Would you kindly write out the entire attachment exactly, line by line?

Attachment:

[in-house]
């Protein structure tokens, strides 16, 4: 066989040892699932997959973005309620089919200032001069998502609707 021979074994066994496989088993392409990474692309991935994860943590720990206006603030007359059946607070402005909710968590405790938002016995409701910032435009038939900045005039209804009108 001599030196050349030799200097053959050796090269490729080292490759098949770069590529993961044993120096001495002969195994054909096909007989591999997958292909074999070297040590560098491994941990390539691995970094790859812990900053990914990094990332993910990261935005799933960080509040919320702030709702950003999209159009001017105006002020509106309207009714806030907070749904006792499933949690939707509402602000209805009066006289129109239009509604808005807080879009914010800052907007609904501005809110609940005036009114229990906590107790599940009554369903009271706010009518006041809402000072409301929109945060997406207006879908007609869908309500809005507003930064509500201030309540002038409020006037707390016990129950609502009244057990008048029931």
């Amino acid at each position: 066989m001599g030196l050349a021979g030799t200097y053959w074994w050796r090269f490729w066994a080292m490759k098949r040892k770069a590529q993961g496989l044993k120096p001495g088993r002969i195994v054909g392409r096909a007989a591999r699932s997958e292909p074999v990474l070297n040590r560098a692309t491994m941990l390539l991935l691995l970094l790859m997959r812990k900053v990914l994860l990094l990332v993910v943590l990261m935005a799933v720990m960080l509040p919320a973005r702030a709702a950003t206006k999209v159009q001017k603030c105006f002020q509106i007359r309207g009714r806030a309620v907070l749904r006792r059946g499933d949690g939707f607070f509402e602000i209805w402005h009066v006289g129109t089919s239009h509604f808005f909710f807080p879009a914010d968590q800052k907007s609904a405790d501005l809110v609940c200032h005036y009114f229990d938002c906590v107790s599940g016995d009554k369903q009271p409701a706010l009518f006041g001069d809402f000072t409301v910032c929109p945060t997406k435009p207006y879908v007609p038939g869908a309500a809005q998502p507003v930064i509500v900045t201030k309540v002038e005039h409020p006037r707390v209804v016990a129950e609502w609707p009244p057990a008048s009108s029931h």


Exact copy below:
[in-house]
């Protein structure tokens, strides 16, 4: 066989040892699932997959973005309620089919200032001069998502609707 021979074994066994496989088993392409990474692309991935994860943590720990206006603030007359059946607070402005909710968590405790938002016995409701910032435009038939900045005039209804009108 001599030196050349030799200097053959050796090269490729080292490759098949770069590529993961044993120096001495002969195994054909096909007989591999997958292909074999070297040590560098491994941990390539691995970094790859812990900053990914990094990332993910990261935005799933960080509040919320702030709702950003999209159009001017105006002020509106309207009714806030907070749904006792499933949690939707509402602000209805009066006289129109239009509604808005807080879009914010800052907007609904501005809110609940005036009114229990906590107790599940009554369903009271706010009518006041809402000072409301929109945060997406207006879908007609869908309500809005507003930064509500201030309540002038409020006037707390016990129950609502009244057990008048029931």
């Amino acid at each position: 066989m001599g030196l050349a021979g030799t200097y053959w074994w050796r090269f490729w066994a080292m490759k098949r040892k770069a590529q993961g496989l044993k120096p001495g088993r002969i195994v054909g392409r096909a007989a591999r699932s997958e292909p074999v990474l070297n040590r560098a692309t491994m941990l390539l991935l691995l970094l790859m997959r812990k900053v990914l994860l990094l990332v993910v943590l990261m935005a799933v720990m960080l509040p919320a973005r702030a709702a950003t206006k999209v159009q001017k603030c105006f002020q509106i007359r309207g009714r806030a309620v907070l749904r006792r059946g499933d949690g939707f607070f509402e602000i209805w402005h009066v006289g129109t089919s239009h509604f808005f909710f807080p879009a914010d968590q800052k907007s609904a405790d501005l809110v609940c200032h005036y009114f229990d938002c906590v107790s599940g016995d009554k369903q009271p409701a706010l009518f006041g001069d809402f000072t409301v910032c929109p945060t997406k435009p207006y879908v007609p038939g869908a309500a809005q998502p507003v930064i509500v900045t201030k309540v002038e005039h409020p006037r707390v209804v016990a129950e609502w609707p009244p057990a008048s009108s029931h």